On 9 November, Portugal entered a new state of emergency to combat the second wave of SARS-CoV-2 infections. Stricter measures were applied to limit the mobility of the Portuguese and thus reduce the levels of contagion. It is too early to assess with certainty whether the application of the restrictions has allowed the control of the epidemiological situation to be regained, but the incidence data show a slight deceleration of contagions: the contagion curve seems to be reaching a plateau, albeit at levels of contagion too for the sustainability of health services.
With the 5444 new cases reported on Friday (and which relate to the country’s situation on Thursday), Portugal now has a 14-day incidence rate of 789.9 new cases per 100,000 inhabitants, the seventh highest Europe – behind Luxembourg (1237.2), Croatia (974.0), Slovenia (970.9), Austria (932.7), Liechtenstein (862.5) and Lithuania (857.0), according to the latest figures from the European Center for Disease Control (ECDC).
The 14-day incidence has stabilized in Portugal in the last week, with the highest value being recorded on 20 November (803.7), having always remained above 790 since then. The apparent stagnation is also accompanied by a decrease in the number of cases identified since last Friday: 36,340 new infections were detected in the country, a decrease of 10% compared to the 40,549 identified in the previous week.
Infecciologist António Silva Graça recognizes that there is a reduction in the incidence to 14 days, but considers that this is a result not of the state of emergency, which “does not yet have three weeks”, but of the measures applied at the weekend of the Day of the Dead. The expert says that the week ahead is on the way to a “significant reduction” in the average daily number of cases compared to the last week, but warns that a larger sample is needed to attest to the decline.
“Can we already say that we are leaving the peak of the wave? It is possible, but we need to have the evolution of two, three weeks in the descending plan to be able to conclude this ”, he explains to PÚBLICO.
António Silva Graça recalls that “it is not yet time to rest”, since the response of the National Health Service (SNS) is dependent on the evolution that is taking place now.
“There may be a clear peak and a descending branch evident on the curve, and this would mean that the SNS was tested in a sudden way, being required a lot, but in a timely manner. But it can also happen that there is no significant decrease: it may not grow any more, but remain with a small variation for two, three weeks, being even more demanding for the NHS ”, he warns.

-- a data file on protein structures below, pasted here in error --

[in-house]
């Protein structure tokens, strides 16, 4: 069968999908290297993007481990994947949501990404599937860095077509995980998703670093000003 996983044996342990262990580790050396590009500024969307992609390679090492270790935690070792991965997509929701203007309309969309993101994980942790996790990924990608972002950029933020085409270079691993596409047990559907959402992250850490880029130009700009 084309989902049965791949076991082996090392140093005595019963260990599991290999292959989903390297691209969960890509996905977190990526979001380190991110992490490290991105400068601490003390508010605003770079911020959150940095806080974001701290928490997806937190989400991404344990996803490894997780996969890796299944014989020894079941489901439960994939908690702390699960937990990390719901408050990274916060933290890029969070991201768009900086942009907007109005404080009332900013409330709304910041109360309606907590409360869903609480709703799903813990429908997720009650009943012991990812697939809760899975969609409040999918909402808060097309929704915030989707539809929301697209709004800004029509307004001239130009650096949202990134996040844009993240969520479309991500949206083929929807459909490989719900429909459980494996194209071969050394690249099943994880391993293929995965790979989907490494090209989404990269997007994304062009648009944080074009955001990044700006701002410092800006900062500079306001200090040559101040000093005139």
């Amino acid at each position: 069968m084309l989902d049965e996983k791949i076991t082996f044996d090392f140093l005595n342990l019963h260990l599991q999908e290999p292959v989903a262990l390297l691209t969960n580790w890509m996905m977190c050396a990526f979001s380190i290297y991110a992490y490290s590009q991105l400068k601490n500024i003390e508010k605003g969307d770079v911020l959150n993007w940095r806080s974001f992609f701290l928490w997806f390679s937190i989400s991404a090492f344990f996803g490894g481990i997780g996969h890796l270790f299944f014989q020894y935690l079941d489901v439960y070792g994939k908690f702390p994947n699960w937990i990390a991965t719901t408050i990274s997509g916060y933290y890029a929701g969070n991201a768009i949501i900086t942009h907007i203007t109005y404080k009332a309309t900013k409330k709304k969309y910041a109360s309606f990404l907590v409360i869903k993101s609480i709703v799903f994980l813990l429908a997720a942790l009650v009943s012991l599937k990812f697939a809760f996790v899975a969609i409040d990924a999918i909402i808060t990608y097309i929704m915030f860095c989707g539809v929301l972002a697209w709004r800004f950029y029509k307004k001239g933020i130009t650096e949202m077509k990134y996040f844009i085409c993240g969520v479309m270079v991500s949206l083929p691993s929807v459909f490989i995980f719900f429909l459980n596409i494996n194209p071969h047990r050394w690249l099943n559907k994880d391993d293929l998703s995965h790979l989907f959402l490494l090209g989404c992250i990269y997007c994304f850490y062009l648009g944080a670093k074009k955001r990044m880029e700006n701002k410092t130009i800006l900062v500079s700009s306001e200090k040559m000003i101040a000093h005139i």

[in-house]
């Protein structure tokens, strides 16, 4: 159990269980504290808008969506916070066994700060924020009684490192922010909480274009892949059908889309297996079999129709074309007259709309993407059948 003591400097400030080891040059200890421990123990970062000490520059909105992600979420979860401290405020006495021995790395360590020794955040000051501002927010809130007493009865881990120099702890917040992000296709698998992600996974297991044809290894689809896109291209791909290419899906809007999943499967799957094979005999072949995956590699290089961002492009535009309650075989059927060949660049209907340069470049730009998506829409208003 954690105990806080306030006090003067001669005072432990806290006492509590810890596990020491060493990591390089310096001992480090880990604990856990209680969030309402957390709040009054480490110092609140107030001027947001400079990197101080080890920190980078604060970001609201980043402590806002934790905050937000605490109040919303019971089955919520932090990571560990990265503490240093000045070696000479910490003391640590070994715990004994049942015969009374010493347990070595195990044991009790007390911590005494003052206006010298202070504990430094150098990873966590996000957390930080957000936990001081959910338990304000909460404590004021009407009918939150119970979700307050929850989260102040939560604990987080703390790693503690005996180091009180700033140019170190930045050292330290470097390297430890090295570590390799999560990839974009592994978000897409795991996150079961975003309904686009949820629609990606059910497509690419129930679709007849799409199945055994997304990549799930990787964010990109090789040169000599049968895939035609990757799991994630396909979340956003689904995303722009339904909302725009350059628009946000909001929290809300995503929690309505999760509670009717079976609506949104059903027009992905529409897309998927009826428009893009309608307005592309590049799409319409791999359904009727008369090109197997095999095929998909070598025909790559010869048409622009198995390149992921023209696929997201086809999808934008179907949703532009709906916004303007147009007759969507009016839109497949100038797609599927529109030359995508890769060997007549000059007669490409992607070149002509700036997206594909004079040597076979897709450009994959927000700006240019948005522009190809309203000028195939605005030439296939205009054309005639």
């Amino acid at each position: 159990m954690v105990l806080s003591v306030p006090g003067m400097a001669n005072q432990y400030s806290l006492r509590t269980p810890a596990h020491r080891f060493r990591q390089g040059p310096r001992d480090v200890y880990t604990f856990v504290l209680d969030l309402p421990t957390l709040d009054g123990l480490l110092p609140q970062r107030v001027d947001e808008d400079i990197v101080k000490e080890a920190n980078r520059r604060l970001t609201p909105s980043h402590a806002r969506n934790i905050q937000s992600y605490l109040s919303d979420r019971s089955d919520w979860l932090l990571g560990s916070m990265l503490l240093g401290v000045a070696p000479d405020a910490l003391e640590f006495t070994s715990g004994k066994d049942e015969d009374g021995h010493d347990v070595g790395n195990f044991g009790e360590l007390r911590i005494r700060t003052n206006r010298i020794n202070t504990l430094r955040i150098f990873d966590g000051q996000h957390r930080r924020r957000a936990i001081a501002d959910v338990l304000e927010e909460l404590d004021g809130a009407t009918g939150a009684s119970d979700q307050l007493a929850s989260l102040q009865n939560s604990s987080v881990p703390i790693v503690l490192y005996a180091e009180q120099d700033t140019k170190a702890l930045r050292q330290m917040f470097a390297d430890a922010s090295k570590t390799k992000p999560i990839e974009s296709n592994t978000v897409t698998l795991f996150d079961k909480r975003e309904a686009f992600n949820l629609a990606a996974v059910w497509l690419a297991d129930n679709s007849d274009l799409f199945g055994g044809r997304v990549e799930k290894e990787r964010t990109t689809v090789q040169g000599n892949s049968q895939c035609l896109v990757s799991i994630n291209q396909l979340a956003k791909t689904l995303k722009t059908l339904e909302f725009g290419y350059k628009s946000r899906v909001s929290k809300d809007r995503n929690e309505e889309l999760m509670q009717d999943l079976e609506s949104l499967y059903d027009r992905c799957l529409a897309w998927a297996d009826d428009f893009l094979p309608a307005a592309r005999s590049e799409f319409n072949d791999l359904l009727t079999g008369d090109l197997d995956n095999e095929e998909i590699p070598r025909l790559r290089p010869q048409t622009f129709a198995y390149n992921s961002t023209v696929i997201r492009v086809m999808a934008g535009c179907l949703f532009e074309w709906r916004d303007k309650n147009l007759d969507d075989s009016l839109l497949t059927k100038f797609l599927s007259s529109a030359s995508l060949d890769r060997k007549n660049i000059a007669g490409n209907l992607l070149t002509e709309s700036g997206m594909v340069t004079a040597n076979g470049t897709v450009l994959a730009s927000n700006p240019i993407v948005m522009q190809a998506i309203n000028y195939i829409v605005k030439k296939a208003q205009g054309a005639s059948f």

The strategy to ensure that stabilization is followed by a decrease in the incidence and, consequently, in the number of hospitalized infected people, involves maintaining the restraint measures in the municipalities for “a longer period” that allows to see results. In the opinion of the infectious disease specialist, the measures adjusted to each municipality end up being too “surgical”.
“There is some instability in the measures and it does not seem to me that this helps a lot in their implementation. (…) When we do a reevaluation after two weeks, we don’t have enough data, we end up making adjustments a little bit blind. The measures should not be so localized. It was preferable to do this in a generalized way with a reassessment three weeks later ”, argues António Silva Graça.
Portugal again out of step with Europe, but for different reasons
According to the weekly report of the European Center for Disease Control, published on Thursday with data going up to 22 November, Portugal was one of only five countries that recorded a steady growth in notifications of new cases for more than seven days, alongside Estonia, Latvia, Lithuania and Sweden. Conversely, ECDC identifies 24 countries, including all those that are still ahead of Portugal in the list of highest incidence rates and others such as Spain, France and Germany, in which the results of the measures applied for three weeks are already being felt. before.
These countries began to observe a decrease in contagions following the partial confinements applied at the start of November, about a week and a half before the President of the Republic decreed a state of emergency in Portugal. The time lag in the epidemiological curves is again similar to what was seen between these European countries in the first wave of the pandemic, even though the two waves of infection have “many differences between them”, particularly regarding the most affected age groups.
For António Silva Graça, if the mismatch that occurred in the Spring could be justified by the “peripheral situation of the country” in relation to the European countries – something “beneficial for our preparation” – the current one appears in a very different epidemiological reality, making the the gap between Portugal and countries like Spain or France is “a coincidence”.
“There are other factors, these already internal, that are responsible for growth. It is a little random to have happened a little later than in other countries, the conditions are now very local, not so peripheral ”, he observes.
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